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Professor Vlatko Vedral
Centenary professor of quantum information, Leeds University


There are two things I would definitely highlight. The first is very general, but I think extremely important. The second is more specific and its great importance lies more within science than outside.

Greatest invention: ‘experiment and theory interplay in gaining knowledge.’ This is the so-called scientific method, where mathematical models made in an abstract way are then tested in nature. Surprisingly, it took until the renaissance before this method of obtaining knowledge got firmly established. The idea escaped even the ancient Greeks and the ancient Eastern cultures.

Subsequently it has lead to a series of major discoveries and technological developments, which transformed, through the industrial revolution, first the Western world and then the whole world beyond any recognition. The scientific method also seems to have intimate links with liberal democratic traditions in the society that have kept one part of the world (relatively) stable and prosperous for an exceedingly and unusually long amount of time. If the Earth was to disappear in a gigantic cataclysm and we were allowed to preserve only one message from our culture in order to aid posterity, I think it should be: ‘Thou shalt test thy beliefs against experiments and discard those that do not match experimental evidence.’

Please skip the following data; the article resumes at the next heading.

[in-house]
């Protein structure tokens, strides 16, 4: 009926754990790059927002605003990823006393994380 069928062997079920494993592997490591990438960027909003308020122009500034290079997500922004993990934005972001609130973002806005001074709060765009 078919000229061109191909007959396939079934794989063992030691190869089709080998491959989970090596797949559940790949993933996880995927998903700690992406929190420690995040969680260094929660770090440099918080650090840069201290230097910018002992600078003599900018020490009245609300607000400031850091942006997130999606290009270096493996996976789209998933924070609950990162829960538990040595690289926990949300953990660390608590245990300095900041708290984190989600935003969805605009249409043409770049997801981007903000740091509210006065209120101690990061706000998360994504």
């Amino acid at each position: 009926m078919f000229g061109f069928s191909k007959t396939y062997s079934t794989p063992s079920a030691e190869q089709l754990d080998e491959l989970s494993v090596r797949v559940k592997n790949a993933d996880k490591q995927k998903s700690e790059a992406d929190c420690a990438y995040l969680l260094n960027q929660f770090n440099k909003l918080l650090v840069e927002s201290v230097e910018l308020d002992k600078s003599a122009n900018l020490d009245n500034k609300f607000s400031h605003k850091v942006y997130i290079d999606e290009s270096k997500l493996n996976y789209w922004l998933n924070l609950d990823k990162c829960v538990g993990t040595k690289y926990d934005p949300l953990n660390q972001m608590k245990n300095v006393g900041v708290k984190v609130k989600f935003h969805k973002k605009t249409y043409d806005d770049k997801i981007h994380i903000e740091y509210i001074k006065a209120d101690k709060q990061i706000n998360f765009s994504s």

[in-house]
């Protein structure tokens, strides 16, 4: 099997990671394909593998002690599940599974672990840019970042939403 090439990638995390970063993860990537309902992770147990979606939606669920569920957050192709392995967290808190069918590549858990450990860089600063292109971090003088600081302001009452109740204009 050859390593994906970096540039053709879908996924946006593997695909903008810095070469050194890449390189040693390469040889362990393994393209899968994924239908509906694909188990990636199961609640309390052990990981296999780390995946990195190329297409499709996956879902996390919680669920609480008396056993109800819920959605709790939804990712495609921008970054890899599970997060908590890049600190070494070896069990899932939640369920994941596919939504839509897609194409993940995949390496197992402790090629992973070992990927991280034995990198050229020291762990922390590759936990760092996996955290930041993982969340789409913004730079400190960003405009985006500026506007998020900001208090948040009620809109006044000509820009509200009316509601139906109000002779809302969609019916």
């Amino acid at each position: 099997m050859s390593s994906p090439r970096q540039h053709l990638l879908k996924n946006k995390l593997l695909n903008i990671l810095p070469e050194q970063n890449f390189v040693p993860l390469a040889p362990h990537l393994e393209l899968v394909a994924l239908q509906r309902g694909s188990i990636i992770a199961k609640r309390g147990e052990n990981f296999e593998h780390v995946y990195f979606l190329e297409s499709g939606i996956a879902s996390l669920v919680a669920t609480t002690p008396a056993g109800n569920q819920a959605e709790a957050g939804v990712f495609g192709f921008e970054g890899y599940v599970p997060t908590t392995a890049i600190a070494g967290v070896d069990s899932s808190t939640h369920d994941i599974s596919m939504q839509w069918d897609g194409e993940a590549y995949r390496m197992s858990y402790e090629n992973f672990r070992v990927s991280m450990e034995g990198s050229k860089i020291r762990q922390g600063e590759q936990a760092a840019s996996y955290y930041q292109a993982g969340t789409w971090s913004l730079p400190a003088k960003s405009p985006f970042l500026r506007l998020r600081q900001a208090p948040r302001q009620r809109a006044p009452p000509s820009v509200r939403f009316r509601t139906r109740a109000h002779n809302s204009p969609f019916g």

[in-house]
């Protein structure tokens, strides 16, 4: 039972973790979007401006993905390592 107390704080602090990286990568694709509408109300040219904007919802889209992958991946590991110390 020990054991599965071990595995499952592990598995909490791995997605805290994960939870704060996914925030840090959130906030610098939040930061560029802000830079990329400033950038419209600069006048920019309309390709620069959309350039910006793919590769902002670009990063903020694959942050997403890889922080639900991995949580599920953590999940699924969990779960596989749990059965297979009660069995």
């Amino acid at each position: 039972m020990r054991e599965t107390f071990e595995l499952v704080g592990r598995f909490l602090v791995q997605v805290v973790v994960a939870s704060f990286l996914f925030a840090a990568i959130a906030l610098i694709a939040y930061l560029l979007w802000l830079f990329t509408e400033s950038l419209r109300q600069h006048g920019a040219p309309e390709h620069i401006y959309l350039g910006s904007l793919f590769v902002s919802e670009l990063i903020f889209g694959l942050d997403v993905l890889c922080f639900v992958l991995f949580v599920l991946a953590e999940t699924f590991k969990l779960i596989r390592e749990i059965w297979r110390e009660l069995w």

2. Greatest discovery in physics: S=k logW. This formula, which represents the epitaph for Boltzmann’s grave in the central cemetery in Vienna, provides the link between our microscopic and macroscopic understandings of the world. ‘S’ is the entropy of a system and it signifies how disordered the system is. This is a macroscopic property and it can be related to other macroscopic properties such as pressure, temperature, volume and energy. ‘W’ is the number of possible microscopic states that the system can find itself in and k is Boltzmann’s constant.

For example, when we are talking about a gas of atoms, their velocities and positions would constitute their microscopic state. It is Boltzmann’s formula that shows us that it is, at least in principle, possible to reduce all or knowledge so far to some basic microscopic physical laws, an attitude and philosophy that is frequently labelled as ‘reductionistic’. The same formula was also instrumental in the discoveries of both quantum mechanics and information theory, and it is it is at the crossroads of the two that my research work lies. S=klogW has all the hallmarks of a great physical law: it is aesthetically beautiful, conceptually profound and surprisingly simple.

Professor Vlatko Vedral is Centenary Professor of quantum information and head of the Quantum Information Science Group at Leeds University.